General Instructions for Labs

Lab Sessions

  • Keep up with the assigned reading on the schedule; each lab assumes you have read the required material.
  • The TA will make a short presentation on practical topics such as Unix and debugging.
  • Expect to finish part of the assignment in lab and then complete the rest on your own time.
  • Coding Style

    At various points during the semester, we will touch on issues of coding style. The following are a few reminders of key points:
  • Write useful comments. Definitely put a comment at the beginning of each program, indicating your name, the class and assignment, and the purpose of the assignment. Definitely put a comment at the beginning of each function, indicating its purpose and implementation. Put a comment before any bit of code that is particularly tricky, to clarify to the reader what's going on. Commenting each line of code is unnecessary.
  • Choose meaningful variable names. In general, names of variables and functions should be obvious English names. For example, compute_average is a good name but cmpav is not so good. That said, it is common practice to use single letters for loop varibles (i,j,k), for Cartesian coordinates (x,y), and other places where there is a universal mathematical convention.
  • Indent consistently. All code within the same block must be indented the same number of spaces. We don't care whether you indent 3, 6, or 8 spaces for each block, as long as you are consistent throughout the program. Better yet, just use the program indent to clean up your code automatically.
  • Don't repeat yourself. If a fixed constant is used more than once, put it in a well-named variable and define it exactly once. If a formula is used more than once, put it in a well-named function, and define it exactly once. If you keep typing the same code many times with a simple variation, put it inside of a loop. And so on...
  • Validate input. Any time that you accept input from the user, there is a very good chance there is something wrong with it. Always check to see if the input is valid. If not, display an appropriate error message.
  • Use global variables sparingly. Generally speaking, global variables should be avoided. It is better to pass information through function parameters, so as to make it clear how data is used throughout the program. If you decide that a global variable is essential, then you should clearly justify its use in your lab report.
  • Lab Report

    For each lab, you will create a short report that explains the creative portion of the lab. This will help the grader to understand what you have written, and assure us that you did it yourself. Don't try to impress us with flowery language, just get to the point with a plain, clear explanation. Take care to organize your thoughts into paragraphs with correct grammar and spelling. The first lab report will be short (a few paragraphs at most) but later reports will require increasing detail.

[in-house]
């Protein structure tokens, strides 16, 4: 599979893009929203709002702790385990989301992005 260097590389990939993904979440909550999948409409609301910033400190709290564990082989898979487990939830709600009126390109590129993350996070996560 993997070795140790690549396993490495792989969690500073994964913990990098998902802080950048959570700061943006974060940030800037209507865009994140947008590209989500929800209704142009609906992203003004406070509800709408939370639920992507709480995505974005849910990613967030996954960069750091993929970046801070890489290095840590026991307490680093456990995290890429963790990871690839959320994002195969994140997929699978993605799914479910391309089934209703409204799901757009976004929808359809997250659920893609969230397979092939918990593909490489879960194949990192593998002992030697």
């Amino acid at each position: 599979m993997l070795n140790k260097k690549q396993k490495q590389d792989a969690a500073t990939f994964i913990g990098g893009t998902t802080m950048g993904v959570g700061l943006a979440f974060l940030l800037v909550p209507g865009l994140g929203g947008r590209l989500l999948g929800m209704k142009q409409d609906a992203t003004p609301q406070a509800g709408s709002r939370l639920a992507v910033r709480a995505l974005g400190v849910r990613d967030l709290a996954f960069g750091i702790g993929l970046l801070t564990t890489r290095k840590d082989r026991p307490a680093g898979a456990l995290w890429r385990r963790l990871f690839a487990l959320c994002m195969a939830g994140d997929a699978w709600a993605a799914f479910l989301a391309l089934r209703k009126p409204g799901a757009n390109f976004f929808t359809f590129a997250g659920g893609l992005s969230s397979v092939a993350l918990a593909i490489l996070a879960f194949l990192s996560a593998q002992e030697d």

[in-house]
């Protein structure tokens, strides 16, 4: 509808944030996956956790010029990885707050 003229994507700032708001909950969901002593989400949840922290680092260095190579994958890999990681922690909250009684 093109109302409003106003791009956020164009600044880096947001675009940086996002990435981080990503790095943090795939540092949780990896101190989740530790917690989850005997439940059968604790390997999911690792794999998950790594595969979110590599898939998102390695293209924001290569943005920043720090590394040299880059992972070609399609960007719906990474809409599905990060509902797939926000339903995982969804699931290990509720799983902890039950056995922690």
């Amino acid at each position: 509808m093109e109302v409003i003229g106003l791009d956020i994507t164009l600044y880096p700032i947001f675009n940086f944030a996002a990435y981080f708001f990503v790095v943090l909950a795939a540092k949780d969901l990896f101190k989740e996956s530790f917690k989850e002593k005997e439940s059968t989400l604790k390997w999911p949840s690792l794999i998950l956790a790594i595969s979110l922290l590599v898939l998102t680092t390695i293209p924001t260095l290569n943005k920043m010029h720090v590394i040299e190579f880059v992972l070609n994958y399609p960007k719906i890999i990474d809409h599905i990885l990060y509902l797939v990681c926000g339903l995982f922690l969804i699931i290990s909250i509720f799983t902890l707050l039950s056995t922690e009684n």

This lab report should explain the following things:

  • What your program is meant to do, from the user's perspective.
  • How the program is structured, from the programmer's perspective. If there is an algorithm involved, give the pseudo-code for the algorithm.
  • How you evaluated the program for correctness. Did you verify that it produces correct results? If so, give examples. Are there any cases where it produces incorrect results? If so, explain why and give an example.
  • Please write your lab report in plain text using or any text editor of your choice, and save it in a file named report.txt.

    Turning In

    All submissions will be done electronically, so as to save a few trees, and make life a little easier for the graders.

    Copy all of your source files (.cpp and .h files), the lab report (report.txt), and anything else specifically requested into your handin directory. Do not turn in the executable programs: that wastes space and we are going to compile your code anyway.

    When you log in to a linux machine on the network, you land in your home directory. Recall that a shortcut for your home directory is "~". In the file system, it happens to be at:

    /escnfs/home/YOURNETID/
    

    You will see a directory called esc-courses. It contains an entry for this course named fa-cse-20311.01 (and will later also contain one for each cse course you take from now on, if the course is also similarly set up). That folder contains two entries: dropbox and public. The former will be where you will submit your homework files; the latter will contain files that we will make available for you.

    Your dropbox directory is therefore:

    ~/esc-courses/fa19-cse-20311.01/dropbox/
    
    (which incidentally is actually at: /escnfs/courses/fa19-cse-20311.01/dropbox/YOURNETID/ )

    For each lab, you will create a folder under your dropbox directory, where you will submit your programs and files for that lab homework. Name them lab1, lab2, etc.

    For example, to copy prog1.cpp to the handin directory for lab1:

    cp prog1.cpp ~/esc-courses/fa19-cse-20311.01/dropbox/lab1/
    
    We will later learn how to create a symbolic link so as to make the above commands quite shorter.
    If you find a mistake after turning in but before the deadline, you can update your submission by simply copying the necessary files again. You are free to turn in assignments multiple times before the deadline expires. It would be a good habit to turn in an incomplete but working assignment on a daily basis. Thus, there is no excuse for failing to turn in an assignment: everyone should turn in something long before the deadline.